India orders Kashmir clampdown ahead of anniversary of militant killing

India orders Kashmir clampdown ahead of anniversary of militant killing.(AFP)
Updated 07 July 2017
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India orders Kashmir clampdown ahead of anniversary of militant killing

SRINAGAR: Indian authorities on Friday shut down the Internet in disputed Kashmir and sealed off the hometown of a slain militant leader a day before the anniversary of his killing by the army, which had fueled further unrest across the Himalayan region.
Burhan Wani, a commander of the Hizbul Mujahideen militant group best known for appearing on social media in military fatigues to urge young people to join the fight against Indian forces, was killed in southern Kashmir on July 8 last year.
On Friday, police halted people’s movements in his hometown of Tral, in a bid to forestall gatherings and demonstrations, witnesses said.
A security alert has been enforced across the Kashmir Valley, with some preventive arrests made ahead of Saturday’s anniversary, police inspector general Muneer Ahmad Khan said.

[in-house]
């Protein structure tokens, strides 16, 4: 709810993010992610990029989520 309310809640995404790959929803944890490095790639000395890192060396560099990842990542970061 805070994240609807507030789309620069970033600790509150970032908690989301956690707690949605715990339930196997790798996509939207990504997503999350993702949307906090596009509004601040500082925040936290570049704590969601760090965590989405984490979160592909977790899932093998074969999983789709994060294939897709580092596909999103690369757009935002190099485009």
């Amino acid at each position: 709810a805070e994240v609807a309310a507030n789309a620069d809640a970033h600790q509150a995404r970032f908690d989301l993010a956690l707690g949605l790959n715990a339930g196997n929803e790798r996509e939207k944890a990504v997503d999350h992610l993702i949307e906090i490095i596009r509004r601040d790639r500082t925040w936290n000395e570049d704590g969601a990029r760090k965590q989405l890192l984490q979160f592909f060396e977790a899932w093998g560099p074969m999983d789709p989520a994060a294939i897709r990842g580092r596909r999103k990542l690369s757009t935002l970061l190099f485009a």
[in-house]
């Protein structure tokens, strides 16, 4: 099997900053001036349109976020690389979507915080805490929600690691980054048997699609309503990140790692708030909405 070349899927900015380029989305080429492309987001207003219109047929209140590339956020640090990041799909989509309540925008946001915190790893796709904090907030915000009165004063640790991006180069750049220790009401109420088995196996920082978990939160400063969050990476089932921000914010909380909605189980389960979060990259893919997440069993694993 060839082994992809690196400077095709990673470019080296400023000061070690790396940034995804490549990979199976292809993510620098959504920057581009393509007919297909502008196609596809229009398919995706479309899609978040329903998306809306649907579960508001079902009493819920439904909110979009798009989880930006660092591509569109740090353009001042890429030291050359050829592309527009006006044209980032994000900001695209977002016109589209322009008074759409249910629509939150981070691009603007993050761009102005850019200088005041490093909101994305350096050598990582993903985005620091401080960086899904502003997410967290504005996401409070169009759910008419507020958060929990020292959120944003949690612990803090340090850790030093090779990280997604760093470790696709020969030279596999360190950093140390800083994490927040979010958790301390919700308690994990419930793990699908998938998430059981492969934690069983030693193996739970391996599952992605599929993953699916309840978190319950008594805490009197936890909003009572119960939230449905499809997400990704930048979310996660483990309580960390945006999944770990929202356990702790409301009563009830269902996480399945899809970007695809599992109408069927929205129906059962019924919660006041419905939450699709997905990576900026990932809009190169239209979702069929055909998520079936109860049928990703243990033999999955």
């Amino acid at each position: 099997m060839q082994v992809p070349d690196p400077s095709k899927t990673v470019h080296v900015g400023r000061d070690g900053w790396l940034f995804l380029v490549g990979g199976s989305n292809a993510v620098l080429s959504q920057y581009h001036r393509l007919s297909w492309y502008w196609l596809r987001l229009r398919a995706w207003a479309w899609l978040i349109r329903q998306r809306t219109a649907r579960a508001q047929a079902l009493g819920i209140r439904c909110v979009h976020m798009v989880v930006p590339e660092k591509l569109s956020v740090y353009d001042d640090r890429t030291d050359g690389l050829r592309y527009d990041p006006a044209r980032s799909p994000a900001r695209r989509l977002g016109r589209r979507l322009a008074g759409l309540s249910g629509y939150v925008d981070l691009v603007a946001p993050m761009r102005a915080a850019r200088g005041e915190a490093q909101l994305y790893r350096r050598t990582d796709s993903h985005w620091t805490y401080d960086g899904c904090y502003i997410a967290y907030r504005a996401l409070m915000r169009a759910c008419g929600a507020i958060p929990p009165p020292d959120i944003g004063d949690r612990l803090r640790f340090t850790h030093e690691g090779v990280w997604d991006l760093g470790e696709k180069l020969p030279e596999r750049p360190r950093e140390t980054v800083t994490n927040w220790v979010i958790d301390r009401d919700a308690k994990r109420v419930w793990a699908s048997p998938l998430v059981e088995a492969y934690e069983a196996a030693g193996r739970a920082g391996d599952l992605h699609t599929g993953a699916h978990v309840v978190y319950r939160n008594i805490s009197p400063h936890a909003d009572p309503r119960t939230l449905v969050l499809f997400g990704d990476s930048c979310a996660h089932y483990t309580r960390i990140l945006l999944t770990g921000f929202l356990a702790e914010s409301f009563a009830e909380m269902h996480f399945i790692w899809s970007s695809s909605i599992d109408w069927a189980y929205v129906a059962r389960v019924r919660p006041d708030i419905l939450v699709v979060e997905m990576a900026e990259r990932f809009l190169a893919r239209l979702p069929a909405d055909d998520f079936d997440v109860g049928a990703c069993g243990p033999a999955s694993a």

“The alert is not only for unlawful assembly of people and rallies but also for militant strikes,” he said.
India blames Pakistan for pushing in militants from its part of Kashmir to carry out attacks, a charge denied by Islamabad.
The South Asian rivals have fought two of their three wars since independence in 1947 over Muslim-majority Kashmir, which they both claim in full but rule in part.
Late on Thursday, authorities ordered Internet service providers to shut down data services in Kashmir, citing the risk of anti-India forces using social media to stir up unrest.
India has been struggling to restore normalcy in Kashmir, deploying thousands more soldiers, after Wani’s killing appeared to breathe new life into the 28-year armed revolt that had ebbed and was drifting, with little international attention.
A Pakistan-based Kashmir militant commander, whom the United States last week added to its list of global terrorists, has called for a strike on Saturday to mark Wani’s killing.
Syed Salahuddin’s United Jihad Council, an umbrella body of anti-India militants based in Pakistan-held Kashmir, has been incensed by the US designation, vowing to continue its struggle to liberate Kashmir.
Witnesses said most shops were closed in Srinagar, the region’s summer capital, with traffic thin ahead of the anniversary. Authorities have restricted the movement of people in the city’s old quarter, which has often erupted in violence.


Families bury victims as Tanzania ferry disaster toll passes 200

Updated 23 September 2018
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Families bury victims as Tanzania ferry disaster toll passes 200

  • Divers were also set to continue their grim search in the waters around the boat
  • With a surface area of 70,000 square kilometers, Lake Victoria is roughly the size of Ireland and is shared by Tanzania, Uganda and Kenya